We present new data documenting medieval Europe's "Commercial Revolution'' using information on the establishment of markets in Germany. We use these data to test whether medieval universities played a causal role in expanding economic activity, examining the foundation of Germany's first universities after 1386 following the Papal Schism. We find that the trend rate of market establishment breaks upward in 1386 and that this break is greatest where the distance to a university shrank most. There is no differential pre-1386 trend associated with the reduction in distance to a university, and there is no break in trend in 1386 where university proximity did not change. These results are not affected by excluding cities close to universities or cities belonging to territories that included universities. Universities provided training in newly-rediscovered Roman and Canon law; students with legal training served in positions that reduced the uncertainty of trade in medieval Europe. We argue that training in the law, and the consequent development of legal and administrative institutions, was an important channel linking universities and greater economic activity.This is the abstract of a paper on Medieval Universities, Legal Institutions, and the Commercial Revolution by Davide Cantoni and Noam Yuchtman.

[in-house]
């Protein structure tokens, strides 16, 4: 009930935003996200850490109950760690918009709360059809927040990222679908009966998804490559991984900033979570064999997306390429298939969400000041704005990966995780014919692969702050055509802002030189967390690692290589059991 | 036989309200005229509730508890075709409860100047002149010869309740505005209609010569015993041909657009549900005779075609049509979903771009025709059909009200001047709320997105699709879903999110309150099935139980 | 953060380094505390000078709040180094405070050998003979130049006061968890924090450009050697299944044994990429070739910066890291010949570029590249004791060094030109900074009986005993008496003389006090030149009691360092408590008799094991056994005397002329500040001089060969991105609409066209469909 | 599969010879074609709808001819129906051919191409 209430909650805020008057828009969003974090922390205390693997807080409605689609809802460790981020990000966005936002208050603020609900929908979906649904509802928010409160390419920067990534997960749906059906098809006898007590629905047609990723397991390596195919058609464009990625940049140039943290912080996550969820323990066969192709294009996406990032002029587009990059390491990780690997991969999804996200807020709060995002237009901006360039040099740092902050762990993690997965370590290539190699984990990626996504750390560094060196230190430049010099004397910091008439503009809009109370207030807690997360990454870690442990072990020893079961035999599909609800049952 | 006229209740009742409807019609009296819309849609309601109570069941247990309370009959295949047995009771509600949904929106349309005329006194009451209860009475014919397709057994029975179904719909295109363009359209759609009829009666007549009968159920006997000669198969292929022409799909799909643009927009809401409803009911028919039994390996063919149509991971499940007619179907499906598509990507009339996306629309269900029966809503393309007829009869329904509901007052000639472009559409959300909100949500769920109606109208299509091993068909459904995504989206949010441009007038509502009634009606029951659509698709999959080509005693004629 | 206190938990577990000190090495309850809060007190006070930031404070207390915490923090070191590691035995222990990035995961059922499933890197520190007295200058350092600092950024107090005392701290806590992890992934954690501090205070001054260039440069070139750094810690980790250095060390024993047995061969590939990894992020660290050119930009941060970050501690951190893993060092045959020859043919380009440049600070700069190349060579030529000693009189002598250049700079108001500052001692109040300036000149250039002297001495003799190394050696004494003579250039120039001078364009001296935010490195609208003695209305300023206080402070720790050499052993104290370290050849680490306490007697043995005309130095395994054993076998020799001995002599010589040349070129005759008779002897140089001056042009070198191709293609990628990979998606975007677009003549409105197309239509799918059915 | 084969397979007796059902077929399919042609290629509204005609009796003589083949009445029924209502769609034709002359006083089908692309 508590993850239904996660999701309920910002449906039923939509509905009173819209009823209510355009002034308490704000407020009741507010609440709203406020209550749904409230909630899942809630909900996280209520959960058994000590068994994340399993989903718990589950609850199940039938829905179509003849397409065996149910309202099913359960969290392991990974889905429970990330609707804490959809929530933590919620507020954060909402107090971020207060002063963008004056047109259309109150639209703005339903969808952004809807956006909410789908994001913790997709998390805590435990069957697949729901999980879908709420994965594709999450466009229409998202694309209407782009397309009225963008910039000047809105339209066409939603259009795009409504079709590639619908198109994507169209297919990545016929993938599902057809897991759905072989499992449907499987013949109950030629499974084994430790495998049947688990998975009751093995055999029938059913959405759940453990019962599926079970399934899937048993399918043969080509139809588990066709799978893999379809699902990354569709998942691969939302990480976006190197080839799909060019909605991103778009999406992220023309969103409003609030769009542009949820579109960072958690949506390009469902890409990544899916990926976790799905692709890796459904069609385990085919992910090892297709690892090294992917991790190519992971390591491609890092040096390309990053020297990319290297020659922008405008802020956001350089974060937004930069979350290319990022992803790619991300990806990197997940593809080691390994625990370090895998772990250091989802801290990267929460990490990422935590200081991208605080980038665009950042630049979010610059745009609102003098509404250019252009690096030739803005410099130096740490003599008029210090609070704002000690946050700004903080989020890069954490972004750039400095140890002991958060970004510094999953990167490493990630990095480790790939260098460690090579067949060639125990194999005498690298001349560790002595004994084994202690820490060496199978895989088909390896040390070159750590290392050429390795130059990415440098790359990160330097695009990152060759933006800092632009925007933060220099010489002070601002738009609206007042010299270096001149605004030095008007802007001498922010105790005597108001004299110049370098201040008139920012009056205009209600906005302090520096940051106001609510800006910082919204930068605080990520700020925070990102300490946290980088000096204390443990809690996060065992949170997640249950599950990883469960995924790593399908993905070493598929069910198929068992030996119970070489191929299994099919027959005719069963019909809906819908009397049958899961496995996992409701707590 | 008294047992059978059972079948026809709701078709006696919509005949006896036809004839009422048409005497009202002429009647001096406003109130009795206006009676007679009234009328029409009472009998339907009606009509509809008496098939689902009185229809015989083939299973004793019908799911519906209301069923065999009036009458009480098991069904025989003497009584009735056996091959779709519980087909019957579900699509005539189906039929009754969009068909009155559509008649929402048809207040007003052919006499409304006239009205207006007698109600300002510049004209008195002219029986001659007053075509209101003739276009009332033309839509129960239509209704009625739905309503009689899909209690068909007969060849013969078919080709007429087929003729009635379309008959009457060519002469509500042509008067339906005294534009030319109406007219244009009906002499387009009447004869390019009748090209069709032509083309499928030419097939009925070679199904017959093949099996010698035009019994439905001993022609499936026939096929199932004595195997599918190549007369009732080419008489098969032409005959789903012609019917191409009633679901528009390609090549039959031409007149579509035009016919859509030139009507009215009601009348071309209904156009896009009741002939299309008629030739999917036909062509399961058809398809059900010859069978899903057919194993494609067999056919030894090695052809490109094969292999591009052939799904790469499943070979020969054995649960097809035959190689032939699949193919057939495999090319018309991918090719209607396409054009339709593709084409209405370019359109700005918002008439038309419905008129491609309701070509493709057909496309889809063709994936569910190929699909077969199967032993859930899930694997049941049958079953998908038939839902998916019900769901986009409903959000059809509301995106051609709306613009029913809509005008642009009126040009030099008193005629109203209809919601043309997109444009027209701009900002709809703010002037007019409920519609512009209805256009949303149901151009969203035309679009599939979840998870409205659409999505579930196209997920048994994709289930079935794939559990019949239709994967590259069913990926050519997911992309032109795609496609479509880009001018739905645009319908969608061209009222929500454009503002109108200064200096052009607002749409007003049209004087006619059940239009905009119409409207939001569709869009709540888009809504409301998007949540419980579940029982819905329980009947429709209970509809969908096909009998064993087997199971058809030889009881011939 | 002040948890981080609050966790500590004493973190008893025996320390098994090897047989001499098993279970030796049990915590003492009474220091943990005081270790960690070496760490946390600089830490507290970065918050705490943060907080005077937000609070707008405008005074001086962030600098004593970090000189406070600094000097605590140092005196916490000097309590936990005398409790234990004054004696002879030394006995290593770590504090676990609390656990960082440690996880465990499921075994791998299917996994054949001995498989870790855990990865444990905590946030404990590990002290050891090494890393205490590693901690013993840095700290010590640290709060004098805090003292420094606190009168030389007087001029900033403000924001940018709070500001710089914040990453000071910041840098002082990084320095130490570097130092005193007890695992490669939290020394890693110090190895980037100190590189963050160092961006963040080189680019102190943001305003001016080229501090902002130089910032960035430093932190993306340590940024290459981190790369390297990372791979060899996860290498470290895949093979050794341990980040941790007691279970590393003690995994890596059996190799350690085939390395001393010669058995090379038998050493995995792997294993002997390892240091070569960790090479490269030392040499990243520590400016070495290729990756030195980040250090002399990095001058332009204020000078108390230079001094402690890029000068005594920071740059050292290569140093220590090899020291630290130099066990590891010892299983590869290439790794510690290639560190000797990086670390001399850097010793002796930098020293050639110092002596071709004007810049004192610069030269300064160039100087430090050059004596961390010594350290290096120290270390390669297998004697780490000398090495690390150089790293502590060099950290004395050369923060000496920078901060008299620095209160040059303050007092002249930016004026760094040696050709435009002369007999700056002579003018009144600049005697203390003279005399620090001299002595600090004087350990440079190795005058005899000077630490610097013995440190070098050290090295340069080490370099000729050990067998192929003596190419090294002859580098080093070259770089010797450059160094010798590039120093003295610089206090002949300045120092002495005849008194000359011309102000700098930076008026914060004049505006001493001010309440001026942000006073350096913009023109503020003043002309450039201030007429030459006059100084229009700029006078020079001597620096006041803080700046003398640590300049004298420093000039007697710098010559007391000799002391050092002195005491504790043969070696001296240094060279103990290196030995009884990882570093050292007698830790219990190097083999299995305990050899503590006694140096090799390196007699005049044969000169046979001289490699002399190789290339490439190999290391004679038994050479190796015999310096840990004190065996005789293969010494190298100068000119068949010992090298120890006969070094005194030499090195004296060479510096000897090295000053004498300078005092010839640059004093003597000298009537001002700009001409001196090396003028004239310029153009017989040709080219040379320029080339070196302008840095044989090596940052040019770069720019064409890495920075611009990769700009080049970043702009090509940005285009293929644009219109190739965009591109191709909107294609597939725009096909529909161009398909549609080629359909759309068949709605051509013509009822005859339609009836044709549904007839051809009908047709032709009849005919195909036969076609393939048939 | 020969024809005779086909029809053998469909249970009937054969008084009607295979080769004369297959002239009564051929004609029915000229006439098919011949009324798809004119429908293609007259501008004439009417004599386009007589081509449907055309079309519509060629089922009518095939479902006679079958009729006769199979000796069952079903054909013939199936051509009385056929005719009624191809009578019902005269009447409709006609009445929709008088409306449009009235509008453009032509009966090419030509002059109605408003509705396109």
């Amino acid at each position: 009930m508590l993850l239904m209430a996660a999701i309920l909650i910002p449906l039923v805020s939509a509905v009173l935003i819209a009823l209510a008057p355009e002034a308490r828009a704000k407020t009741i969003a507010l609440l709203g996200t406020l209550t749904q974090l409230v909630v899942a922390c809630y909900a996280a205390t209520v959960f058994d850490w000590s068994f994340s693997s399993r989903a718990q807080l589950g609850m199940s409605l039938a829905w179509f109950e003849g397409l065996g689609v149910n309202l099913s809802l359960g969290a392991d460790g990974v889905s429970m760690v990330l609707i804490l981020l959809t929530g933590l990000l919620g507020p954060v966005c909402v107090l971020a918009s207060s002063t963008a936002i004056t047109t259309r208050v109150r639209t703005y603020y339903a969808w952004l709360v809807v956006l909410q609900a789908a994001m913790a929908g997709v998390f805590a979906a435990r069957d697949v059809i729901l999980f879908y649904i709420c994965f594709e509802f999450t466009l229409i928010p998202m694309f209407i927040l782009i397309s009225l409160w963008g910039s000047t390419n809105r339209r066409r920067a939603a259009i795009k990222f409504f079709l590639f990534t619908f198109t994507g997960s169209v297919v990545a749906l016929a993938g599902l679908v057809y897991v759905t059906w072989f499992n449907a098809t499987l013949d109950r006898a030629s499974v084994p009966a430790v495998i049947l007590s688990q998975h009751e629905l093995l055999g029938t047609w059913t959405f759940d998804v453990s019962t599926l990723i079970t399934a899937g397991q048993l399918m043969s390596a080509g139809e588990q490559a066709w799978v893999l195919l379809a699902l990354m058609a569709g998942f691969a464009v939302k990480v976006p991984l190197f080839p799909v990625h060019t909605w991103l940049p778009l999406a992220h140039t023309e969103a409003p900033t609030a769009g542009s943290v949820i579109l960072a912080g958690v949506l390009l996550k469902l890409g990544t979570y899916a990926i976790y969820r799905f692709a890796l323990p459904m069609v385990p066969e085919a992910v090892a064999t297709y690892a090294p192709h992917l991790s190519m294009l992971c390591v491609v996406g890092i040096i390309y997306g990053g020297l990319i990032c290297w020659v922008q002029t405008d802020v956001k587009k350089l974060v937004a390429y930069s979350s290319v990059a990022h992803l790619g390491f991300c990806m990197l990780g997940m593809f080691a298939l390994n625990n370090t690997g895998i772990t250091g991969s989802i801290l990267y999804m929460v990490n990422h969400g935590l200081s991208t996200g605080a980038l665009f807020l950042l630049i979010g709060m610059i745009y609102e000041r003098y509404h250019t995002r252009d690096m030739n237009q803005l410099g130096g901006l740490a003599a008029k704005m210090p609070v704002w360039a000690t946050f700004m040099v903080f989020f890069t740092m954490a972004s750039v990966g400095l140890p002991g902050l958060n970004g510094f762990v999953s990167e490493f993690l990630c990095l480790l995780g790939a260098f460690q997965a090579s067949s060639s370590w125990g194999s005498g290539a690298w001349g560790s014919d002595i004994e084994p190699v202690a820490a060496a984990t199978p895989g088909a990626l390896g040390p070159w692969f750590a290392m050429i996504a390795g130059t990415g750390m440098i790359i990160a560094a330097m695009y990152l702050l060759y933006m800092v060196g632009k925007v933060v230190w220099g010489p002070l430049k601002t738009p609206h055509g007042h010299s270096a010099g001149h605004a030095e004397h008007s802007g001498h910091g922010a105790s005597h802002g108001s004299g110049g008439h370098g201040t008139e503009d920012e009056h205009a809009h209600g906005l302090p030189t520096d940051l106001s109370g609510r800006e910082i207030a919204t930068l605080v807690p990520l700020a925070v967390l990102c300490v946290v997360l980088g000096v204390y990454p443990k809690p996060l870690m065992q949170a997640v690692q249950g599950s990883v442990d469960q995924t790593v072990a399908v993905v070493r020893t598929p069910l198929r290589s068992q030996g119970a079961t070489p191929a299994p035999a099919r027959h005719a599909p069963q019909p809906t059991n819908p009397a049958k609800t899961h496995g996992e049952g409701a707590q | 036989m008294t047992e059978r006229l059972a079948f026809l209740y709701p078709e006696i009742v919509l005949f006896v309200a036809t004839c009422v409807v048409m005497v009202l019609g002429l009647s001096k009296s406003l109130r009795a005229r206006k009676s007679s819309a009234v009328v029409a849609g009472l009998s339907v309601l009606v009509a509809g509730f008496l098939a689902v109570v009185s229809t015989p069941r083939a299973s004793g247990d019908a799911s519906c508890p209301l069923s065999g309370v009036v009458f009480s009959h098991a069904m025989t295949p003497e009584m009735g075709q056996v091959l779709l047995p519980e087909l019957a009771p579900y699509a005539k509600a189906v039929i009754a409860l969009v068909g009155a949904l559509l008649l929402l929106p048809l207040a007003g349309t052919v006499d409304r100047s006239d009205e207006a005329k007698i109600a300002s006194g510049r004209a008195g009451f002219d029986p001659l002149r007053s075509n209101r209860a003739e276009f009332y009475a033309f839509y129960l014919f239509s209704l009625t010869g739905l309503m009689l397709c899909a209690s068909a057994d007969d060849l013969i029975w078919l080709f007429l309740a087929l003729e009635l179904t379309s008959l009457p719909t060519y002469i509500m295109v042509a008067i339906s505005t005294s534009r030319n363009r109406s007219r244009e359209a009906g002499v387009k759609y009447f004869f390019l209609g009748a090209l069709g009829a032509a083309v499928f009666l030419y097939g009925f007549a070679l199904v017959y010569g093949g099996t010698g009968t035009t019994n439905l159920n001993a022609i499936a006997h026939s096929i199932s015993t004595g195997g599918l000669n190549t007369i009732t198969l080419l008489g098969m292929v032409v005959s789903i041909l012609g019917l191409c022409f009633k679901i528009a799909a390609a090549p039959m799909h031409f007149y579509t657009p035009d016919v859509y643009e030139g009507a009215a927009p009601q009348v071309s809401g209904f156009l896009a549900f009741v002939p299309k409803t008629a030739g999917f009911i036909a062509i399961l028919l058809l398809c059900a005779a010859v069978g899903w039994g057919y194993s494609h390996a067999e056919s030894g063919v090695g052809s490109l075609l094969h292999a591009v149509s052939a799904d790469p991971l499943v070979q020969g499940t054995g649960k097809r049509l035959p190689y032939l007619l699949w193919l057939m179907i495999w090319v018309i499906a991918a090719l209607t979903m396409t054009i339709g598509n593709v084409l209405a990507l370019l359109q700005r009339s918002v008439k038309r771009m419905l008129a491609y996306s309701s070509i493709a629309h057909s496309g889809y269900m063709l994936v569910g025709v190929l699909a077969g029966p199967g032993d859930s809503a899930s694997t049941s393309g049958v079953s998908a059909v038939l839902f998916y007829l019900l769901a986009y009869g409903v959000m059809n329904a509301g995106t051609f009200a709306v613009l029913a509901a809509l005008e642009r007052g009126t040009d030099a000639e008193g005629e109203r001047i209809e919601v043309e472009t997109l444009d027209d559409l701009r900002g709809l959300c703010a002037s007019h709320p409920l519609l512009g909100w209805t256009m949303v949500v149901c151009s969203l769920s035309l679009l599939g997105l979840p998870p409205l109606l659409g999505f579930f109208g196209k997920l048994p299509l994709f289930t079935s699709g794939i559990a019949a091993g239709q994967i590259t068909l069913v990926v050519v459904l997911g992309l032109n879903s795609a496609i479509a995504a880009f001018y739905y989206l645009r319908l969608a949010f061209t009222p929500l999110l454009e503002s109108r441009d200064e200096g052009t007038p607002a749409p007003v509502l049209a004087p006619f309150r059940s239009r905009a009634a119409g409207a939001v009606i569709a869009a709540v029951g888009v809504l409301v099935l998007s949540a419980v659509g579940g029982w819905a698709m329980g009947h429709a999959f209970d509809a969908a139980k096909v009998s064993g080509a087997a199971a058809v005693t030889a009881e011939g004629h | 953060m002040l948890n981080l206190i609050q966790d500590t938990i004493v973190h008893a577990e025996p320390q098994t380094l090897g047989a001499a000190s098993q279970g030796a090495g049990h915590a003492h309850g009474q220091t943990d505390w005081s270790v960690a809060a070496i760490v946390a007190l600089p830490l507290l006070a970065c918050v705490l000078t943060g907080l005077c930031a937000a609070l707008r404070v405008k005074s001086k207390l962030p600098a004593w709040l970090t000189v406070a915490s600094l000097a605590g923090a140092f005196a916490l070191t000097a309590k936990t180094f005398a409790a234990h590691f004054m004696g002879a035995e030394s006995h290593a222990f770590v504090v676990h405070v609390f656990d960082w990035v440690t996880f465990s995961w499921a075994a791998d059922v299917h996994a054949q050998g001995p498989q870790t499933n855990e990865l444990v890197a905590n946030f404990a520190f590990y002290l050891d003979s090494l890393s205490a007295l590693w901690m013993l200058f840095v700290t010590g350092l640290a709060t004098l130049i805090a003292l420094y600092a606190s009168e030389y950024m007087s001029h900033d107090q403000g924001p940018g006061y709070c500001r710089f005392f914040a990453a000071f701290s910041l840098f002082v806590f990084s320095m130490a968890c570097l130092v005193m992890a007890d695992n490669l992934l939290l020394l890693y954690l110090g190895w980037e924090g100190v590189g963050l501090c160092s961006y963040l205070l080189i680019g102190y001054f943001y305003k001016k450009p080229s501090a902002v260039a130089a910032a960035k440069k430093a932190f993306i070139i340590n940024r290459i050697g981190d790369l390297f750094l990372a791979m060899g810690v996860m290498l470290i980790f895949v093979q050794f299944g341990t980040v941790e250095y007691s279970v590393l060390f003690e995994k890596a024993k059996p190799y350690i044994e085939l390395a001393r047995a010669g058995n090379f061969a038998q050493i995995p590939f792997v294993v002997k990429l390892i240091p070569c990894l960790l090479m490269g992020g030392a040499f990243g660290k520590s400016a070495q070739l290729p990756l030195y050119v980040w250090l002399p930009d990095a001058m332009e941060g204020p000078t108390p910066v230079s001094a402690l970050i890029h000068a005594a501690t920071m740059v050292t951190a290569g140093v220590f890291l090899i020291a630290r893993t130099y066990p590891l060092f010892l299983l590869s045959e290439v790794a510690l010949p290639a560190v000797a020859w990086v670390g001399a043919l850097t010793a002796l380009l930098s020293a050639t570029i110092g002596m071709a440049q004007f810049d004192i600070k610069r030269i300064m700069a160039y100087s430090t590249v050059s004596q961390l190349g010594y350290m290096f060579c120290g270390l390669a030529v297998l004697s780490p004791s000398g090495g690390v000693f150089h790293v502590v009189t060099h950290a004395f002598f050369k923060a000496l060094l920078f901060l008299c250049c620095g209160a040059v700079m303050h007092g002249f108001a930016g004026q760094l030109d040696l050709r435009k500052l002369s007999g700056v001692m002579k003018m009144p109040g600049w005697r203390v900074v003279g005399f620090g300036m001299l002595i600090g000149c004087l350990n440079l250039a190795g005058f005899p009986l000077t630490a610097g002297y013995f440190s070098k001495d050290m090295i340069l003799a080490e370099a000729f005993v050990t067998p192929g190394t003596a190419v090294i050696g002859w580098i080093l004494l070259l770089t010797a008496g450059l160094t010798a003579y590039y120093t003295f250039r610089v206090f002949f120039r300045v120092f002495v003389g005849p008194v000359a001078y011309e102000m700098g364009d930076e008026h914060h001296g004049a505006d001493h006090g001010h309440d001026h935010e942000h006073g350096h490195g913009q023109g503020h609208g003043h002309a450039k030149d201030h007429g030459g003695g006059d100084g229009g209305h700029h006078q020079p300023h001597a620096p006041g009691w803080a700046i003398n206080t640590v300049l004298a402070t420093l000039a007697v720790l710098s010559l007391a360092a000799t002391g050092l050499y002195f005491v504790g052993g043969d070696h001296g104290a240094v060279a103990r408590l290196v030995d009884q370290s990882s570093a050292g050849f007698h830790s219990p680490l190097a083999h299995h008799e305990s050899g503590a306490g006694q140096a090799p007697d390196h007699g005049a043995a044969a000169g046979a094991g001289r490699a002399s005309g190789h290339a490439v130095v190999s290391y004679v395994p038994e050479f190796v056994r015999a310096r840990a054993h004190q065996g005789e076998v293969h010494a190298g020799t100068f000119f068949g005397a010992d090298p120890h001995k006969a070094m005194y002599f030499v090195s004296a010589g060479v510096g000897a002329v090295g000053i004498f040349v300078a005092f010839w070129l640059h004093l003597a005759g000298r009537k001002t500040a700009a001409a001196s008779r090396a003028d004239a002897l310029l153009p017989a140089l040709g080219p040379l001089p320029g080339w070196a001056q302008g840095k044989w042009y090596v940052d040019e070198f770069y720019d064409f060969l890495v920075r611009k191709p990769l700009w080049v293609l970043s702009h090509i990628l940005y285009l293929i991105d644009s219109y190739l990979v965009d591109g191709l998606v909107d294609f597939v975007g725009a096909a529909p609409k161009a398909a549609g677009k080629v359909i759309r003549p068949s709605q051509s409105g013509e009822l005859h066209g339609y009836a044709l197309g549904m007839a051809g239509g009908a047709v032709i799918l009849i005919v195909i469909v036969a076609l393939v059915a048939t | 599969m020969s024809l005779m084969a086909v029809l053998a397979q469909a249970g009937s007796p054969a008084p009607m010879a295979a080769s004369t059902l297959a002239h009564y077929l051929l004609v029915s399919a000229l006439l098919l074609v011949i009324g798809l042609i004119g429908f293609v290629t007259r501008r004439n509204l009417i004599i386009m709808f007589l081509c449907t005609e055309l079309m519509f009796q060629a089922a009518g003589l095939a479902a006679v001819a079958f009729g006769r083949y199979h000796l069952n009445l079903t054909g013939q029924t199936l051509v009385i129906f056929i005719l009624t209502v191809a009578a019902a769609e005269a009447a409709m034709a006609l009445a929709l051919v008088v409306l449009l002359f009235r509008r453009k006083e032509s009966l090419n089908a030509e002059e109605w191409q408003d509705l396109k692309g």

Clearly institutions that give greater security of property rights and better enforcement of contracts will help in the development of markets and trade. Reducing the uncertainty associated with trade by having consistent legal enforcement of laws and regulations by legally trained people is one mechanism via which universities could help expand trade. Training in accounting would be another such mechanism. So once again we see that institutions matter.